Senator John Jagler. Thank you. I, as I talked to, to my local administrators, [00:21:00] um, I’m fascinated. Curriculum choices that have been made and continue to be made.
[00:21:06] And I’m, I’m, I’m quite honestly surprised you, you, you double down on one of the bad actors, uh, not my words, I’m not an expert, but identified Lucy Calkins in this units of study as one of the bad actors, a bad actors in this, um, whole fight on the science of reading. Why did you go there? Why did you go back to, to you, you know, went back to her version 2.0, which her critics would say, were only done because the spotlight was being shined on her by, by others.
[00:21:42] Kyle Thayse: I knew this question was coming today, so I kind of prepared myself. I thought that that was gonna be asked. So, um, you know, there was, there’s a couple, a couple of reasons. I think as a district, we, we, we made that decision. Um, and I’ll be honest, I was, I was, I was for it. Um, and, and a lot of it is, The, um, the [00:22:00] professional development that, um, I feel like we were able to lead through the district outside of the curriculum problems.
[00:22:08] Kyle Thayse: The what, what the curriculum brought to the table as far as the growth of our teachers, the tightness, the, the tightness, and the, uh, the collegial conversations about learning that happened on a daily basis in, in our classrooms. It was brought upon by that, by the models of that. and, um, above that second grade level, we, we don’t have, there’s, there’s no real issues, you know, with the curriculum.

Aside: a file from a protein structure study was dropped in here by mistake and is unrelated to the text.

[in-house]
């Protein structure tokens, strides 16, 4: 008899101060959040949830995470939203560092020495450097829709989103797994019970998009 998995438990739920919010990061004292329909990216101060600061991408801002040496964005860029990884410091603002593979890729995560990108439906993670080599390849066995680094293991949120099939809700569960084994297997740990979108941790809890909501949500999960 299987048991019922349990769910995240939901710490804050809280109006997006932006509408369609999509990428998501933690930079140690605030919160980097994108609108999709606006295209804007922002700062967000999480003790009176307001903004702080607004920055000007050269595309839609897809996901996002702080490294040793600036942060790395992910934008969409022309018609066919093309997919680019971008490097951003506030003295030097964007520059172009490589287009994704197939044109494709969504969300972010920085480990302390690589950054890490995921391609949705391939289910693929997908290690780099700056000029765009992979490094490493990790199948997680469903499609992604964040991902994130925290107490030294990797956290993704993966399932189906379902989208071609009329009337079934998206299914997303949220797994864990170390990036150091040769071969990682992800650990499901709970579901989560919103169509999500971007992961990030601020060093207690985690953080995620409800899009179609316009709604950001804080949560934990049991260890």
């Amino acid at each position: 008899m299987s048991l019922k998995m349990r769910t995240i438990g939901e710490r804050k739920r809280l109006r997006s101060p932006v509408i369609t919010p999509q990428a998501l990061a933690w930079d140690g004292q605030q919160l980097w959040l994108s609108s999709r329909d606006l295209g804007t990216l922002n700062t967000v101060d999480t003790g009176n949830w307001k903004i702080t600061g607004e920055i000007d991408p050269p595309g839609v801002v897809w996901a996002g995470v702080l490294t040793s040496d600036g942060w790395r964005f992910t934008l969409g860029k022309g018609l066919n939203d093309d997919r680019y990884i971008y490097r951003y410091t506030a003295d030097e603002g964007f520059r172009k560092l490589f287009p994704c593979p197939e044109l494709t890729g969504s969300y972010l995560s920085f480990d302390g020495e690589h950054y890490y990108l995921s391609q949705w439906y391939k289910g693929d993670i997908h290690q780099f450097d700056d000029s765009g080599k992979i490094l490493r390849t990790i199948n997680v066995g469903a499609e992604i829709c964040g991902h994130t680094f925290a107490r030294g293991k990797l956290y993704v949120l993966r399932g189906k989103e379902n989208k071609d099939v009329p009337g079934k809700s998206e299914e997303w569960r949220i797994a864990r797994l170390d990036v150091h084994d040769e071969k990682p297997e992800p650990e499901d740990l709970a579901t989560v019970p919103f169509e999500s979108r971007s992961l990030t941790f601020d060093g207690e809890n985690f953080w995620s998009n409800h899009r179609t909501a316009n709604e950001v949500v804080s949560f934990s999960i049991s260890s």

[00:22:32] Kyle Thayse: It’s, it’s, it’s robust, it has great topics. Um, kids are exposed to a lot of different vocabulary with within it, and even at the lower levels it is too. Um, we did identify those problems that were in there and, uh, we didn’t, we didn’t take the full leap of faith right away. We purchased first the, the manuals and, um, I tasked myself with reading.
[00:22:50] Kyle Thayse: Every kindergarten manual, every first grade manual said to me, those were the two most important, uh, manuals. Every unit in that manual to identify in there, do, do I find [00:23:00] any of this at all? And, um, there was one little spot that I was concerned and I thought we were gonna have an issue. . Um, but what ended up happening was the, that part of the unit was actually more of an emergent reader.
[00:23:10] Kyle Thayse: Early, early literacy before students are even learning sounds, portion of the curriculum, um, where students were, were learning. Uh, the, the pattern part of the book was more of the memorization, the storytelling part where kids learn how stories go. This is like 4K, early kindergarten curriculum stuff. And, um, And past that, there were, I, they, there was the use of decodable texts.
[00:23:30] Kyle Thayse: There was, um, there was not any of the use of, of of, of the, uh, use the picture to solve the word. There was, um, a lot, uh, actually I would say almost triple the amount of lessons on phonics and emmic awareness within the actual reading curriculum. I mean, this is outside of the phonic tum that we already used.
[00:23:46] Kyle Thayse: Um, so once we saw that all in there, um, the price tag on a whole new curriculum, uh, the professional development that goes along. Um, and, and, and the time that it would take, uh, we thought we would be able to move faster as long [00:24:00] as the right tools were in there and we felt the tools were there.
3 Minute Summary by Senator Duey Stroebel